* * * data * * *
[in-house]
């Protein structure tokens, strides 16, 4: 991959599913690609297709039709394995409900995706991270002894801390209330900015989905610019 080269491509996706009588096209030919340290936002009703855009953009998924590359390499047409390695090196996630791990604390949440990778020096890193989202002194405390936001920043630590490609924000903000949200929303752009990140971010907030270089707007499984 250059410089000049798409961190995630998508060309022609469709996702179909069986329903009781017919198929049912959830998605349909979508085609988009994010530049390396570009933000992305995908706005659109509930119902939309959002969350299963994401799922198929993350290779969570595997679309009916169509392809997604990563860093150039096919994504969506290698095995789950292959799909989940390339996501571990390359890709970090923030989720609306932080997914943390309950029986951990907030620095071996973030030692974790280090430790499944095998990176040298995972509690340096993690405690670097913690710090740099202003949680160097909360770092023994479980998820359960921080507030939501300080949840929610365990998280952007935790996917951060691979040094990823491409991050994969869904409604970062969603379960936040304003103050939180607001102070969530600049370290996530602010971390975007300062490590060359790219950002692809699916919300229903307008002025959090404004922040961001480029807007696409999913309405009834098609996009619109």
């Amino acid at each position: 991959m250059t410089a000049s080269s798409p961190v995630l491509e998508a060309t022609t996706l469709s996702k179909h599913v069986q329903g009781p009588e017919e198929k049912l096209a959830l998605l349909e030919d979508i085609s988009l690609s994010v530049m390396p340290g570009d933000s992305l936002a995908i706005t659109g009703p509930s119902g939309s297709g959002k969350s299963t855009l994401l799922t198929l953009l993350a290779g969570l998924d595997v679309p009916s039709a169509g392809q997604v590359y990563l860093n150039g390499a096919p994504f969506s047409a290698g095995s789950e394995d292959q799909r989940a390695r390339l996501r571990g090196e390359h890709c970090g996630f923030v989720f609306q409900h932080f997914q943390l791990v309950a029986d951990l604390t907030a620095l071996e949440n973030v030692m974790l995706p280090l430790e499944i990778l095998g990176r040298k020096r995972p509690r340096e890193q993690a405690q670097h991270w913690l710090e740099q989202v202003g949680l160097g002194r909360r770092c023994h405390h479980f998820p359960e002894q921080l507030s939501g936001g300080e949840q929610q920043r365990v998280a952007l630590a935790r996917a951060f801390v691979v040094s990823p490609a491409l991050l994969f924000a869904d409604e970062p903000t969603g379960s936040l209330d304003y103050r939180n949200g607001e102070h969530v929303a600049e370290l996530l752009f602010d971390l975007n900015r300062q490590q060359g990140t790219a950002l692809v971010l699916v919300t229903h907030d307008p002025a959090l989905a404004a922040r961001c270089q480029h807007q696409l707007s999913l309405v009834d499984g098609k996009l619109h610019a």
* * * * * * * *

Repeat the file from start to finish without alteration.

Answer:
[in-house]
């Protein structure tokens, strides 16, 4: 991959599913690609297709039709394995409900995706991270002894801390209330900015989905610019 080269491509996706009588096209030919340290936002009703855009953009998924590359390499047409390695090196996630791990604390949440990778020096890193989202002194405390936001920043630590490609924000903000949200929303752009990140971010907030270089707007499984 250059410089000049798409961190995630998508060309022609469709996702179909069986329903009781017919198929049912959830998605349909979508085609988009994010530049390396570009933000992305995908706005659109509930119902939309959002969350299963994401799922198929993350290779969570595997679309009916169509392809997604990563860093150039096919994504969506290698095995789950292959799909989940390339996501571990390359890709970090923030989720609306932080997914943390309950029986951990907030620095071996973030030692974790280090430790499944095998990176040298995972509690340096993690405690670097913690710090740099202003949680160097909360770092023994479980998820359960921080507030939501300080949840929610365990998280952007935790996917951060691979040094990823491409991050994969869904409604970062969603379960936040304003103050939180607001102070969530600049370290996530602010971390975007300062490590060359790219950002692809699916919300229903307008002025959090404004922040961001480029807007696409999913309405009834098609996009619109």
């Amino acid at each position: 991959m250059t410089a000049s080269s798409p961190v995630l491509e998508a060309t022609t996706l469709s996702k179909h599913v069986q329903g009781p009588e017919e198929k049912l096209a959830l998605l349909e030919d979508i085609s988009l690609s994010v530049m390396p340290g570009d933000s992305l936002a995908i706005t659109g009703p509930s119902g939309s297709g959002k969350s299963t855009l994401l799922t198929l953009l993350a290779g969570l998924d595997v679309p009916s039709a169509g392809q997604v590359y990563l860093n150039g390499a096919p994504f969506s047409a290698g095995s789950e394995d292959q799909r989940a390695r390339l996501r571990g090196e390359h890709c970090g996630f923030v989720f609306q409900h932080f997914q943390l791990v309950a029986d951990l604390t907030a620095l071996e949440n973030v030692m974790l995706p280090l430790e499944i990778l095998g990176r040298k020096r995972p509690r340096e890193q993690a405690q670097h991270w913690l710090e740099q989202v202003g949680l160097g002194r909360r770092c023994h405390h479980f998820p359960e002894q921080l507030s939501g936001g300080e949840q929610q920043r365990v998280a952007l630590a935790r996917a951060f801390v691979v040094s990823p490609a491409l991050l994969f924000a869904d409604e970062p903000t969603g379960s936040l209330d304003y103050r939180n949200g607001e102070h969530v929303a600049e370290l996530l752009f602010d971390l975007n900015r300062q490590q060359g990140t790219a950002l692809v971010l699916v919300t229903h907030d307008p002025a959090l989905a404004a922040r961001c270089q480029h807007q696409l707007s999913l309405v009834d499984g098609k996009l619109h610019a």